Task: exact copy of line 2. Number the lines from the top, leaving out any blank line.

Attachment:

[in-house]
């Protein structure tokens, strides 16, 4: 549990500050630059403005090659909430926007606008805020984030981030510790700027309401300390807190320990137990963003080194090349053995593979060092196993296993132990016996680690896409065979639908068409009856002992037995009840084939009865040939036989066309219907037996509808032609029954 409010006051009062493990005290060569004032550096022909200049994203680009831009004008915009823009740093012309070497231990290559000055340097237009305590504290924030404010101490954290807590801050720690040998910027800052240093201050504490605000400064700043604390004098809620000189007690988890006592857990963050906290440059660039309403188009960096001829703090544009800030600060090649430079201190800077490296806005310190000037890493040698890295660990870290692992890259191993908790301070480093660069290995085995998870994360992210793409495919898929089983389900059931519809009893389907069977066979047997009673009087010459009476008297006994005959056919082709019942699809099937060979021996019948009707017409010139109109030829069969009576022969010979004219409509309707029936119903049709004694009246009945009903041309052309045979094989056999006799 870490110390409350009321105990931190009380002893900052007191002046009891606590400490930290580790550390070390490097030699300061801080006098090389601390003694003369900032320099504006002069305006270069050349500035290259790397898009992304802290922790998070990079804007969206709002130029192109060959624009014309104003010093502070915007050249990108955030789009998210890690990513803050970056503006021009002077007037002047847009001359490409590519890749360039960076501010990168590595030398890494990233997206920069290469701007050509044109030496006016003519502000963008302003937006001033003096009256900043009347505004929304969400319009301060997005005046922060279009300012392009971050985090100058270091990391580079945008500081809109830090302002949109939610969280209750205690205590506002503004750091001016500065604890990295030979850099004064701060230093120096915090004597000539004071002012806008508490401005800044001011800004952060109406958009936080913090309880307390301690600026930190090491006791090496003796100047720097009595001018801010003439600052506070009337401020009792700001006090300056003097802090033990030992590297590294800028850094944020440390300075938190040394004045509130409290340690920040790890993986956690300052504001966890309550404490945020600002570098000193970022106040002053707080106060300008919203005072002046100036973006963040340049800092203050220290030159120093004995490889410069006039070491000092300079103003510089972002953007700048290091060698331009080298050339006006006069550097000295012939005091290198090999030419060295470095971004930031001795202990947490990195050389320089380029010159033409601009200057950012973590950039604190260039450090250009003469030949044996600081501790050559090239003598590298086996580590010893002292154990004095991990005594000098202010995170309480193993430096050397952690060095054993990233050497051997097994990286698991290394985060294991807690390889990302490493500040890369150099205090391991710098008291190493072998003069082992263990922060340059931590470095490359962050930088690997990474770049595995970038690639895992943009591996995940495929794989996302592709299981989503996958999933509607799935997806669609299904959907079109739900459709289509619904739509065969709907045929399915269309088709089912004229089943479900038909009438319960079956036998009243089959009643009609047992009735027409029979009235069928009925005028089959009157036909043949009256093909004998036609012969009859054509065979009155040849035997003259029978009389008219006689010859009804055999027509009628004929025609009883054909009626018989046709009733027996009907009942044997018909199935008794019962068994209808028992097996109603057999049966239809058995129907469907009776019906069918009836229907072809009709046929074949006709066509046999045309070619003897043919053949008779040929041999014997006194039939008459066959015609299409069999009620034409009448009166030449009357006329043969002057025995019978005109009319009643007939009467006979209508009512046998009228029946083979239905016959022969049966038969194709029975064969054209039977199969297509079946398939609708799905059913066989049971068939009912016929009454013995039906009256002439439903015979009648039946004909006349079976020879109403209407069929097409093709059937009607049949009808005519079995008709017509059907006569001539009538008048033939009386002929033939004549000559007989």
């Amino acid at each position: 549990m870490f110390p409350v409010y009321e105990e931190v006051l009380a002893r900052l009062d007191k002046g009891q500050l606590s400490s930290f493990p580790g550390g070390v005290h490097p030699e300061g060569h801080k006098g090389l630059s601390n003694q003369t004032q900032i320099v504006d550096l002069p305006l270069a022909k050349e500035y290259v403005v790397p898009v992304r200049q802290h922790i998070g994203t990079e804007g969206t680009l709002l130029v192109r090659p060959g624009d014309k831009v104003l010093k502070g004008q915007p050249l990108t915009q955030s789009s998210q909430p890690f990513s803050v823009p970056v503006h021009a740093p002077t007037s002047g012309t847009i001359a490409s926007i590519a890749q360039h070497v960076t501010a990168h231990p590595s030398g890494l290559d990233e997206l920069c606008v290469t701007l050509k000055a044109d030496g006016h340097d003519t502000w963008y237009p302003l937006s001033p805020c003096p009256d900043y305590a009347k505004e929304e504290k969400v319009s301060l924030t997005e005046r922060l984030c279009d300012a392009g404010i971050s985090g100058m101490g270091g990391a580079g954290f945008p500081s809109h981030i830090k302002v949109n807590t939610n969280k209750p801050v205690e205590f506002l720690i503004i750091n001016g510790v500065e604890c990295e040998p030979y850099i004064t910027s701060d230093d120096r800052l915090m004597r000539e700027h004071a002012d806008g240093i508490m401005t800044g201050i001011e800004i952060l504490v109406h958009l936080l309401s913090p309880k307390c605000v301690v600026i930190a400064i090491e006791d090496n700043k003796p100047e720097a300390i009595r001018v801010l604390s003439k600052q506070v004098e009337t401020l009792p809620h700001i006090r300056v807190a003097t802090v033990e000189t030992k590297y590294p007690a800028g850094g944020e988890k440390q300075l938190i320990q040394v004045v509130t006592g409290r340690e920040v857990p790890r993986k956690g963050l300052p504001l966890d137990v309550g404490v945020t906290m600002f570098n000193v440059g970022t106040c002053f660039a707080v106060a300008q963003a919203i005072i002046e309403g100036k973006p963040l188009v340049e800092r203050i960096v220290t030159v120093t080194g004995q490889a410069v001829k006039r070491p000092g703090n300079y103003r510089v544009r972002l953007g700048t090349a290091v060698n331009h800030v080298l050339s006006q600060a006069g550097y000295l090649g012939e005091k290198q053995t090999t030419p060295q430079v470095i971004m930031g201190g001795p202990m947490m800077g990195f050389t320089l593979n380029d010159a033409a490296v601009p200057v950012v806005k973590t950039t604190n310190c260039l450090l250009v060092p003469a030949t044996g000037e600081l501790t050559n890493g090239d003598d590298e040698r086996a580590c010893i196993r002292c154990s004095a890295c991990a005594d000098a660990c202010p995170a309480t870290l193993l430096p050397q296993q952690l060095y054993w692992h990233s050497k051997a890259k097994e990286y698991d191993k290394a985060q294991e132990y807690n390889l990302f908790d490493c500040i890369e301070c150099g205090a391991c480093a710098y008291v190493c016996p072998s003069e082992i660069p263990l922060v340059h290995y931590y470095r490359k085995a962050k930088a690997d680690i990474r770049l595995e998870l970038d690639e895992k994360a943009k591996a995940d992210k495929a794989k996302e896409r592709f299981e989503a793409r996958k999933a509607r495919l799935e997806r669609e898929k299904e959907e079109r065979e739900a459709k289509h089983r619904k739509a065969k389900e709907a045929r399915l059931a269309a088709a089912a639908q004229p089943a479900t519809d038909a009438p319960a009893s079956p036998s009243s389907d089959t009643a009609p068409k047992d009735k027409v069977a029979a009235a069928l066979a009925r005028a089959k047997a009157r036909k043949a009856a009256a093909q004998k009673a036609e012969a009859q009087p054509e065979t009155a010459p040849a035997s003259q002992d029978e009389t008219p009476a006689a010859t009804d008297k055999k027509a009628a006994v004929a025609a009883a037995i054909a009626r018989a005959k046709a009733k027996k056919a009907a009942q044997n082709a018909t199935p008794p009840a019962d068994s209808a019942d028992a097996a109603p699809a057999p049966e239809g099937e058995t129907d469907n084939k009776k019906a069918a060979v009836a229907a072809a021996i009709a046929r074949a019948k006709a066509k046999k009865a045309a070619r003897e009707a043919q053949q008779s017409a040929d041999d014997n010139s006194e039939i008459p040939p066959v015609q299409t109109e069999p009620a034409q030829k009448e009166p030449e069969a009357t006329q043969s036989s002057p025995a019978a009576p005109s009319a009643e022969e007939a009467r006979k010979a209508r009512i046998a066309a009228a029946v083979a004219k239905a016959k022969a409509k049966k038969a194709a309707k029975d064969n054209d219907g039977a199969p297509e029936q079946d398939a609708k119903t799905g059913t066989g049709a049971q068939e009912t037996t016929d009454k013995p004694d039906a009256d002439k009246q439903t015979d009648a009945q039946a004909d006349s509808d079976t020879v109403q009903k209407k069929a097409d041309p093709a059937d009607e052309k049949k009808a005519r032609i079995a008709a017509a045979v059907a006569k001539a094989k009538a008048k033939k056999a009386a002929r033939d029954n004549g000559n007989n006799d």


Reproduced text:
């Protein structure tokens, strides 16, 4: 549990500050630059403005090659909430926007606008805020984030981030510790700027309401300390807190320990137990963003080194090349053995593979060092196993296993132990016996680690896409065979639908068409009856002992037995009840084939009865040939036989066309219907037996509808032609029954 409010006051009062493990005290060569004032550096022909200049994203680009831009004008915009823009740093012309070497231990290559000055340097237009305590504290924030404010101490954290807590801050720690040998910027800052240093201050504490605000400064700043604390004098809620000189007690988890006592857990963050906290440059660039309403188009960096001829703090544009800030600060090649430079201190800077490296806005310190000037890493040698890295660990870290692992890259191993908790301070480093660069290995085995998870994360992210793409495919898929089983389900059931519809009893389907069977066979047997009673009087010459009476008297006994005959056919082709019942699809099937060979021996019948009707017409010139109109030829069969009576022969010979004219409509309707029936119903049709004694009246009945009903041309052309045979094989056999006799 870490110390409350009321105990931190009380002893900052007191002046009891606590400490930290580790550390070390490097030699300061801080006098090389601390003694003369900032320099504006002069305006270069050349500035290259790397898009992304802290922790998070990079804007969206709002130029192109060959624009014309104003010093502070915007050249990108955030789009998210890690990513803050970056503006021009002077007037002047847009001359490409590519890749360039960076501010990168590595030398890494990233997206920069290469701007050509044109030496006016003519502000963008302003937006001033003096009256900043009347505004929304969400319009301060997005005046922060279009300012392009971050985090100058270091990391580079945008500081809109830090302002949109939610969280209750205690205590506002503004750091001016500065604890990295030979850099004064701060230093120096915090004597000539004071002012806008508490401005800044001011800004952060109406958009936080913090309880307390301690600026930190090491006791090496003796100047720097009595001018801010003439600052506070009337401020009792700001006090300056003097802090033990030992590297590294800028850094944020440390300075938190040394004045509130409290340690920040790890993986956690300052504001966890309550404490945020600002570098000193970022106040002053707080106060300008919203005072002046100036973006963040340049800092203050220290030159120093004995490889410069006039070491000092300079103003510089972002953007700048290091060698331009080298050339006006006069550097000295012939005091290198090999030419060295470095971004930031001795202990947490990195050389320089380029010159033409601009200057950012973590950039604190260039450090250009003469030949044996600081501790050559090239003598590298086996580590010893002292154990004095991990005594000098202010995170309480193993430096050397952690060095054993990233050497051997097994990286698991290394985060294991807690390889990302490493500040890369150099205090391991710098008291190493072998003069082992263990922060340059931590470095490359962050930088690997990474770049595995970038690639895992943009591996995940495929794989996302592709299981989503996958999933509607799935997806669609299904959907079109739900459709289509619904739509065969709907045929399915269309088709089912004229089943479900038909009438319960079956036998009243089959009643009609047992009735027409029979009235069928009925005028089959009157036909043949009256093909004998036609012969009859054509065979009155040849035997003259029978009389008219006689010859009804055999027509009628004929025609009883054909009626018989046709009733027996009907009942044997018909199935008794019962068994209808028992097996109603057999049966239809058995129907469907009776019906069918009836229907072809009709046929074949006709066509046999045309070619003897043919053949008779040929041999014997006194039939008459066959015609299409069999009620034409009448009166030449009357006329043969002057025995019978005109009319009643007939009467006979209508009512046998009228029946083979239905016959022969049966038969194709029975064969054209039977199969297509079946398939609708799905059913066989049971068939009912016929009454013995039906009256002439439903015979009648039946004909006349079976020879109403209407069929097409093709059937009607049949009808005519079995008709017509059907006569001539009538008048033939009386002929033939004549000559007989």